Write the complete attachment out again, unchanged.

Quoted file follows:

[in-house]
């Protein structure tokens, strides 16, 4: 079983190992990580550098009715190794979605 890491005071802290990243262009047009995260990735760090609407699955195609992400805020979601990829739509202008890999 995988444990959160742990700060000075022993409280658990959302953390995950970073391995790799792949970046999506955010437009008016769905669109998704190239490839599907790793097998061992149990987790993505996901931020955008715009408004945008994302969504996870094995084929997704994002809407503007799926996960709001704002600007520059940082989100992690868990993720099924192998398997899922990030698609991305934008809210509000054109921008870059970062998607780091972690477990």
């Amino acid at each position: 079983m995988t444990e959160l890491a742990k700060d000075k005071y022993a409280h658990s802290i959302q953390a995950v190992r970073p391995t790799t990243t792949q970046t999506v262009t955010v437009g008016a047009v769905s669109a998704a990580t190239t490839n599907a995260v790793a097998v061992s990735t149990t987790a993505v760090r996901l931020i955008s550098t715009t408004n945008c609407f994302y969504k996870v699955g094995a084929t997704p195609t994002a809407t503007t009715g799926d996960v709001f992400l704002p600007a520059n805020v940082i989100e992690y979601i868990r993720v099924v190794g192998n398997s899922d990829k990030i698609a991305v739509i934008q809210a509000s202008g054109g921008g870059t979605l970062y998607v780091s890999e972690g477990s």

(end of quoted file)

[in-house]
């Protein structure tokens, strides 16, 4: 079983190992990580550098009715190794979605 890491005071802290990243262009047009995260990735760090609407699955195609992400805020979601990829739509202008890999 995988444990959160742990700060000075022993409280658990959302953390995950970073391995790799792949970046999506955010437009008016769905669109998704190239490839599907790793097998061992149990987790993505996901931020955008715009408004945008994302969504996870094995084929997704994002809407503007799926996960709001704002600007520059940082989100992690868990993720099924192998398997899922990030698609991305934008809210509000054109921008870059970062998607780091972690477990």
């Amino acid at each position: 079983m995988t444990e959160l890491a742990k700060d000075k005071y022993a409280h658990s802290i959302q953390a995950v190992r970073p391995t790799t990243t792949q970046t999506v262009t955010v437009g008016a047009v769905s669109a998704a990580t190239t490839n599907a995260v790793a097998v061992s990735t149990t987790a993505v760090r996901l931020i955008s550098t715009t408004n945008c609407f994302y969504k996870v699955g094995a084929t997704p195609t994002a809407t503007t009715g799926d996960v709001f992400l704002p600007a520059n805020v940082i989100e992690y979601i868990r993720v099924v190794g192998n398997s899922d990829k990030i698609a991305v739509i934008q809210a509000s202008g054109g921008g870059t979605l970062y998607v780091s890999e972690g477990s």